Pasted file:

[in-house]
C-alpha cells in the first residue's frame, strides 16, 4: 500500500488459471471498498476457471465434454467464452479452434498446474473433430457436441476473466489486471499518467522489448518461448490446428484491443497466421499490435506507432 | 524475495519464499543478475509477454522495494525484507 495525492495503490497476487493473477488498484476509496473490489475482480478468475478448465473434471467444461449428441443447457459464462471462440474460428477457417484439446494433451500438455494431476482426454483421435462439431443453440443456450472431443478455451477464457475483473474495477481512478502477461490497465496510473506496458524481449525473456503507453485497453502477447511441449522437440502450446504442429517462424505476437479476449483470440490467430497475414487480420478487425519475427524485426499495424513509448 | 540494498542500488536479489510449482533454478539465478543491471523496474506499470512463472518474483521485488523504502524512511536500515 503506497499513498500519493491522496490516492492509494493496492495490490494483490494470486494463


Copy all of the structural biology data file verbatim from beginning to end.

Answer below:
[in-house]
C-alpha cells in the first residue's frame, strides 16, 4: 500500500488459471471498498476457471465434454467464452479452434498446474473433430457436441476473466489486471499518467522489448518461448490446428484491443497466421499490435506507432 | 524475495519464499543478475509477454522495494525484507 495525492495503490497476487493473477488498484476509496473490489475482480478468475478448465473434471467444461449428441443447457459464462471462440474460428477457417484439446494433451500438455494431476482426454483421435462439431443453440443456450472431443478455451477464457475483473474495477481512478502477461490497465496510473506496458524481449525473456503507453485497453502477447511441449522437440502450446504442429517462424505476437479476449483470440490467430497475414487480420478487425519475427524485426499495424513509448 | 540494498542500488536479489510449482533454478539465478543491471523496474506499470512463472518474483521485488523504502524512511536500515 503506497499513498500519493491522496490516492492509494493496492495490490494483490494470486494463